|US7059067||Nov 14, 2003||Jun 13, 2006||Kenton D. Geer||Footwear structure and method of forming the same|
|US7082698||Jan 8, 2003||Aug 1, 2006||Nike, Inc.||Article of footwear having a sole structure with adjustable characteristics|
|US7401418||Aug 17, 2005||Jul 22, 2008||Nike, Inc.||Article of footwear having midsole with support pillars and method of manufacturing same|
|US7444765||Dec 2, 2005||Nov 4, 2008||Bivab, Llc||Foot guided shoe sole and footbed|
|US7493708||Feb 18, 2005||Feb 24, 2009||Nike, Inc.||Article of footwear with plate dividing a support column|
|US7533476||Sep 18, 2002||May 19, 2009||Bivab, Llc||Foot guided shoe sole and footbed|
|US7591083||Jun 13, 2006||Sep 22, 2009||Kenton D. Geer||Footwear structure and method of forming the same|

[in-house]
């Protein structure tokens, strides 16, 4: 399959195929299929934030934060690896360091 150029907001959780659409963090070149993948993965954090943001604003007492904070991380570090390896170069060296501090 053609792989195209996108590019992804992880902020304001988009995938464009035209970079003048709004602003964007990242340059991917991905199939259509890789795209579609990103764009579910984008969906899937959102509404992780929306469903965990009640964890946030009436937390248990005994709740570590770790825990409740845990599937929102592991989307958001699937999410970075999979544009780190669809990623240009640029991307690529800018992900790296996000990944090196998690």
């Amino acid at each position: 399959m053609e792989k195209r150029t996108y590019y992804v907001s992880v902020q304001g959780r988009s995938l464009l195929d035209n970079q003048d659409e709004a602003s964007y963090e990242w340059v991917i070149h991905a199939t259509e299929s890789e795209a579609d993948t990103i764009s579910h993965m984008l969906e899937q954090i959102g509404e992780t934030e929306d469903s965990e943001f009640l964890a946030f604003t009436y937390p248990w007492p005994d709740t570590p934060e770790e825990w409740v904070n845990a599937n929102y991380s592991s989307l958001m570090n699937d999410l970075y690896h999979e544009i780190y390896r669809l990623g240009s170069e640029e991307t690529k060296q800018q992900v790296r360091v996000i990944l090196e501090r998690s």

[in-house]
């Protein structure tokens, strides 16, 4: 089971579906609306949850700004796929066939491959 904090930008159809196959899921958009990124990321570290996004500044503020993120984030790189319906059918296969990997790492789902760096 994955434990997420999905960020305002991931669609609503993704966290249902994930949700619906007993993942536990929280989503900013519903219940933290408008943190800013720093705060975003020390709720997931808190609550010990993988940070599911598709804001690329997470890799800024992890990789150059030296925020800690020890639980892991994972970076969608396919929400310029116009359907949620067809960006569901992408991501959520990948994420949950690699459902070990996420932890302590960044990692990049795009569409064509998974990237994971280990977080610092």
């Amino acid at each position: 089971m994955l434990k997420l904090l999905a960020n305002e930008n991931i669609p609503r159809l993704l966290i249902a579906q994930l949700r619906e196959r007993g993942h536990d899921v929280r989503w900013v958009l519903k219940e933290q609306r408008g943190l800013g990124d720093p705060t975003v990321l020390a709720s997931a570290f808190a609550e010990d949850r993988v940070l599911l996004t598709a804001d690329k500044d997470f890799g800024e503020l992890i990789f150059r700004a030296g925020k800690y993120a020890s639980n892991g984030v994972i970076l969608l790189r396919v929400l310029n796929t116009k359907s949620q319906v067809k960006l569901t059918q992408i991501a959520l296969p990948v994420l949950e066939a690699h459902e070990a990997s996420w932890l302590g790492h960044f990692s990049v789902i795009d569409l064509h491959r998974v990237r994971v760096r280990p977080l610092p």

|US7748141||Jul 6, 2010||Nike, Inc||Article of footwear with support assemblies having elastomeric support columns|
|US7774955||Apr 17, 2009||Aug 17, 2010||Nike, Inc.||Article of footwear with a sole structure having fluid-filled support elements|
|US7779558||Jul 4, 2005||Aug 24, 2010||Asics Corporation||Shock absorbing device for shoe sole|
|US7810256||Oct 12, 2010||Nike, Inc.||Article of footwear with a sole structure having fluid-filled support elements|
|US7841105||Dec 7, 2009||Nov 30, 2010||Nike, Inc.||Article of footwear having midsole with support pillars and method of manufacturing same|
|US8205357||May 22, 2009||Jun 26, 2012||K-Swiss, Inc.||Interchangeable midsole system|
|US8220183||Jan 23, 2009||Jul 17, 2012||Nike, Inc.||Removable heel pad for foot-receiving device|
|US8302234||Apr 17, 2009||Nov 6, 2012||Nike, Inc.||Article of footwear with a sole structure having fluid-filled support elements|
|US8302328||Nov 6, 2012||Nike, Inc.||Article of footwear with a sole structure having fluid-filled support elements|